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 JANUARY/FEBRUARY 2016

THE MATH COLUMN
An Infinite Series Fallacy
By Dr. Alfred Posamentier

This is the time of year when we can provide some challenging entertainment – ones that can lead the motivated reader to do some further investigation.  Here is one that will leave many readers somewhat baffled.  Yet the “answer” is a bit subtle and may be require some more mature thought.

By ignoring the notion of a convergent series* we get the following dilemma:

Let S = 1 – 1 + 1 – 1 + 1 – 1 + 1 – 1 + . . .

= (1 – 1) + (1 – 1) + (1 – 1) + (1 – 1) + . . .

= 0 + 0 + 0 + 0 + . . .

= 0

However, were we to group this differently, we would get:

Let S = 1 – 1 + 1 – 1 + 1 – 1 + 1 – 1 + . . .

= 1 – (1 – 1) – (1 – 1) – (1 – 1) –  . . .

= 1 – 0 – 0 – 0 –  . . .

= 1

Therefore, since in the first case, S = 1, and in the second case, S = 0, we could conclude that 1 = 0.

What’s wrong with this argument?

If this hasn’t upset you enough, consider the following argument:

Let S = 1 + 2 + 4 + 8 + 16 +32 + 64 + . . . .                  (1)

Here S is clearly positive.

Also, S – 1 = 2 + 4 + 8 + 16 +32 + 64 + . . . .     (2)

Now by multiplying both sides of equation (1) by 2, we get:

2S = 2 + 4 + 8 + 16 + 32 + 64 + . . .           (3)

Substituting equations (2) into (3) gives us:

2S = S – 1

From which we can conclude that S = – 1.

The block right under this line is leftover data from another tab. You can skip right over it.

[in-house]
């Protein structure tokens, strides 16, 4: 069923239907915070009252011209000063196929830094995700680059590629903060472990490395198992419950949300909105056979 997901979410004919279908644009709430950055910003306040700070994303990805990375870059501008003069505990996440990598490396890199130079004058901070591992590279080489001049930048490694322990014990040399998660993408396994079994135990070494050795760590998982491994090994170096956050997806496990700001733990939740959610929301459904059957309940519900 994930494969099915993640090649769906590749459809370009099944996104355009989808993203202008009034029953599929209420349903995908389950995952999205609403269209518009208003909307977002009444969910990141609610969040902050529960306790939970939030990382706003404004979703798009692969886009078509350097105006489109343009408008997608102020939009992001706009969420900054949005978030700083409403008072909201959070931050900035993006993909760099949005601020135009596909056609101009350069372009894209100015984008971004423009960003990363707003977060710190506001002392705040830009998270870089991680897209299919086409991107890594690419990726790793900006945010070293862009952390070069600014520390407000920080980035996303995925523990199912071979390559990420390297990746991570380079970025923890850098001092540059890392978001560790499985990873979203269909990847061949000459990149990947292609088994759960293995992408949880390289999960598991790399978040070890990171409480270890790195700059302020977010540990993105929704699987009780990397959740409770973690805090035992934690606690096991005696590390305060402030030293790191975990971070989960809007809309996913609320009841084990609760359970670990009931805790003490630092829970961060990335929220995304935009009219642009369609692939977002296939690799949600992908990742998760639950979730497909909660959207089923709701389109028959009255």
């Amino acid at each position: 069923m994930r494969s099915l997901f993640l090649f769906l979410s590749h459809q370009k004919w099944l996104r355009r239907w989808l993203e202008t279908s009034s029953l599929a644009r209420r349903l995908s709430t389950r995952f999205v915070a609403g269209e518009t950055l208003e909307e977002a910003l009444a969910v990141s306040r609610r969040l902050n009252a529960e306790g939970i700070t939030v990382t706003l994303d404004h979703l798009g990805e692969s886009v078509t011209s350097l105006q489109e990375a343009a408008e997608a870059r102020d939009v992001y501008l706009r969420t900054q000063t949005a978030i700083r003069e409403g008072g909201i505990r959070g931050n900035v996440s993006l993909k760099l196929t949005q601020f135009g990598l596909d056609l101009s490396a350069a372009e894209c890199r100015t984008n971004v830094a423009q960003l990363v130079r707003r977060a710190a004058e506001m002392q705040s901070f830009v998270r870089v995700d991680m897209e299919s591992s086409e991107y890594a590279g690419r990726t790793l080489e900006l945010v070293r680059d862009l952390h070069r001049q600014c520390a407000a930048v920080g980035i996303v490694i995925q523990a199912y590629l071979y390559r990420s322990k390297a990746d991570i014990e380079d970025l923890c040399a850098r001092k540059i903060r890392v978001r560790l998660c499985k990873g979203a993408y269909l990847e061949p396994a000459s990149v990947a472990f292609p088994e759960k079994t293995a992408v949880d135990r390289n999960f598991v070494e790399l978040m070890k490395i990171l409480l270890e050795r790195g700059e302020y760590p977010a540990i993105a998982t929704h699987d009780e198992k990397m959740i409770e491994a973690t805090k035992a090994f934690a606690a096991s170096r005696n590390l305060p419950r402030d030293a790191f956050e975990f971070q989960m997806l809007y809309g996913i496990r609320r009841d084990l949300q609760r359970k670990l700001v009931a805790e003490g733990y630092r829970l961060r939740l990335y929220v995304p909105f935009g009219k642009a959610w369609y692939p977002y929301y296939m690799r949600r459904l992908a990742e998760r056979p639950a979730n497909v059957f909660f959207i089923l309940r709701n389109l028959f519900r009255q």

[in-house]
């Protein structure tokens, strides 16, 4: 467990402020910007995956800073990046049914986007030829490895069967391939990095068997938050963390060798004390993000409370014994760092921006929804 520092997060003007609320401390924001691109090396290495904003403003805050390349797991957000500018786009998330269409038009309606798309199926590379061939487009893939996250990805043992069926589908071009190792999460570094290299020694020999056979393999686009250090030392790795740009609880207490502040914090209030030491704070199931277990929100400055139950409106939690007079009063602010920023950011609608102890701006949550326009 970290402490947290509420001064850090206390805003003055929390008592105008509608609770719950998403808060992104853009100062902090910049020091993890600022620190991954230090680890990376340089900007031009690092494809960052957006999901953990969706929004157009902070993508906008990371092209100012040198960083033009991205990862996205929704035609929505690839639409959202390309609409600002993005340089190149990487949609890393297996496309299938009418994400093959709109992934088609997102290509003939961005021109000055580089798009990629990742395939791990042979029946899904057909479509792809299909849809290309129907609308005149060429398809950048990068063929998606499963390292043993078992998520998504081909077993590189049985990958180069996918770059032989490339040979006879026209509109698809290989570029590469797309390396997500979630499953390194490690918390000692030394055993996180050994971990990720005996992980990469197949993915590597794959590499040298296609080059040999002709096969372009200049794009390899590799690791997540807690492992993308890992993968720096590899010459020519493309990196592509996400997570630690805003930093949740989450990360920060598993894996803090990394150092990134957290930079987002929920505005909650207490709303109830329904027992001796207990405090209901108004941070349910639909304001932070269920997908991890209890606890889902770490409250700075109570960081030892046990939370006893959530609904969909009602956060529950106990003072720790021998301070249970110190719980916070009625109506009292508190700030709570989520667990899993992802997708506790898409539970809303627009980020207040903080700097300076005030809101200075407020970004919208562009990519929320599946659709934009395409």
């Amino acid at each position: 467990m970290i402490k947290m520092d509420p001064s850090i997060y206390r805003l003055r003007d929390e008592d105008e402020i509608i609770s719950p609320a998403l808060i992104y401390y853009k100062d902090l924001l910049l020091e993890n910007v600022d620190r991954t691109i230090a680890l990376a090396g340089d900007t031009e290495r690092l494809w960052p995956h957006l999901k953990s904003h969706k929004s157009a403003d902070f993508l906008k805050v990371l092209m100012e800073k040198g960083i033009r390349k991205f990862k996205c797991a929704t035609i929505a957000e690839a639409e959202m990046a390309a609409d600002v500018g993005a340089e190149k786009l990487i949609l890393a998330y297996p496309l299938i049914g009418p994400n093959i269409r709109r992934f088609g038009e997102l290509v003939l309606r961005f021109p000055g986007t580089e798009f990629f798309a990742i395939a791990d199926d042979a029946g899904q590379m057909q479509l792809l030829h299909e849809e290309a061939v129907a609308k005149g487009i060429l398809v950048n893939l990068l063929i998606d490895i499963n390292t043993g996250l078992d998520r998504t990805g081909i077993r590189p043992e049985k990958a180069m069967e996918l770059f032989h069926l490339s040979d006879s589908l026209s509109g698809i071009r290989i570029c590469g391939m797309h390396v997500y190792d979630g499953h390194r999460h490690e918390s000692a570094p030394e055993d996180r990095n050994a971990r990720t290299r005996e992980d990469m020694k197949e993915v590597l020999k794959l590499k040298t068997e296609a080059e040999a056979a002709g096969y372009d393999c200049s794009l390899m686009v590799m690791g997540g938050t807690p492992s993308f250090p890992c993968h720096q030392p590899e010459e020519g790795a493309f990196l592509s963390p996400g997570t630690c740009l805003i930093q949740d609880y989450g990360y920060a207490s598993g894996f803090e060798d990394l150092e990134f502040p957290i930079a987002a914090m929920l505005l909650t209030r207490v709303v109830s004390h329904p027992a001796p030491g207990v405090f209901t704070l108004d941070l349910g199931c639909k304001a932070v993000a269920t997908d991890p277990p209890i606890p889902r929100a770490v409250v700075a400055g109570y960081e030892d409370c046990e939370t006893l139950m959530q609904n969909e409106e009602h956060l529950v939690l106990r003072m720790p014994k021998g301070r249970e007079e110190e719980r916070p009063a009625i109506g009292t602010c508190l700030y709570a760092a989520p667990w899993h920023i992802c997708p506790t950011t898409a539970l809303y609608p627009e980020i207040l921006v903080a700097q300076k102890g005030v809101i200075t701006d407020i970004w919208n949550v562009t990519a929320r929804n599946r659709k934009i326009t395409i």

This would have us conclude that – 1 is positive, since we established earlier that S was positive.

To clarify the last fallacy, you might want to compare the following correct form of a convergent series:

Let S = 1 + (1/2) + (1/4) + (1/8) + (1/16)

We then have 2S = 2 + 1 + (1/2) + (1/4) + (1/8) + (1/16)

Then 2S = 2 + S, and S = 2, which is true.  The difference lies in the notion of a convergent series as is this last one, while the earlier ones were not convergent, and therefore, do not allow for the assumptions we made. #

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* In simple terms, a series converges if it appears to be approaching a specific finite sum.  For example, the series 1 + (1/2) + (1/4) + (1/8) + (1/16) + (1/32) + L converges to 2, while the series 1 + (1/2) + (1/3) + (1/4) + (1/5) + (1/6 + L does not converge to any finite sum but continues to grow indefinitely.